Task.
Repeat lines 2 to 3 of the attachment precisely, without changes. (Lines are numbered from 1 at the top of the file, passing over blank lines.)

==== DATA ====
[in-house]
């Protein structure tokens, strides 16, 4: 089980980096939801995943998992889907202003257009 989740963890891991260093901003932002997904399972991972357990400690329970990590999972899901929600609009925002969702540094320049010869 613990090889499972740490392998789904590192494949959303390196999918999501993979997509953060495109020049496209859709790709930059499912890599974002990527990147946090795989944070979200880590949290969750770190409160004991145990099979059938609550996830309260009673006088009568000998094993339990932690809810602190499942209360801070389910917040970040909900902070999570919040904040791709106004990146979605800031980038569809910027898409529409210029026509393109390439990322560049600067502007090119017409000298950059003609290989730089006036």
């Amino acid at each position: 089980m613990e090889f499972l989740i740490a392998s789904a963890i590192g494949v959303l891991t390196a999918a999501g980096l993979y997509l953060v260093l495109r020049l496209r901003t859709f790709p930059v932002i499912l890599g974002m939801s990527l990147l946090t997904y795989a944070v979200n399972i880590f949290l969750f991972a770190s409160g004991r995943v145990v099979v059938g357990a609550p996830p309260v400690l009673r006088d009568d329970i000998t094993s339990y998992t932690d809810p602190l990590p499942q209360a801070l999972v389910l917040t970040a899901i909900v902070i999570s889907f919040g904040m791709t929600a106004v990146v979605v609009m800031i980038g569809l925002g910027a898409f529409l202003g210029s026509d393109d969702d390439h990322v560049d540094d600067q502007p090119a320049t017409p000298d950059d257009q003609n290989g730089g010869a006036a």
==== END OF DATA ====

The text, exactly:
């Protein structure tokens, strides 16, 4: 089980980096939801995943998992889907202003257009 989740963890891991260093901003932002997904399972991972357990400690329970990590999972899901929600609009925002969702540094320049010869 613990090889499972740490392998789904590192494949959303390196999918999501993979997509953060495109020049496209859709790709930059499912890599974002990527990147946090795989944070979200880590949290969750770190409160004991145990099979059938609550996830309260009673006088009568000998094993339990932690809810602190499942209360801070389910917040970040909900902070999570919040904040791709106004990146979605800031980038569809910027898409529409210029026509393109390439990322560049600067502007090119017409000298950059003609290989730089006036």
């Amino acid at each position: 089980m613990e090889f499972l989740i740490a392998s789904a963890i590192g494949v959303l891991t390196a999918a999501g980096l993979y997509l953060v260093l495109r020049l496209r901003t859709f790709p930059v932002i499912l890599g974002m939801s990527l990147l946090t997904y795989a944070v979200n399972i880590f949290l969750f991972a770190s409160g004991r995943v145990v099979v059938g357990a609550p996830p309260v400690l009673r006088d009568d329970i000998t094993s339990y998992t932690d809810p602190l990590p499942q209360a801070l999972v389910l917040t970040a899901i909900v902070i999570s889907f919040g904040m791709t929600a106004v990146v979605v609009m800031i980038g569809l925002g910027a898409f529409l202003g210029s026509d393109d969702d390439h990322v560049d540094d600067q502007p090119a320049t017409p000298d950059d257009q003609n290989g730089g010869a006036a």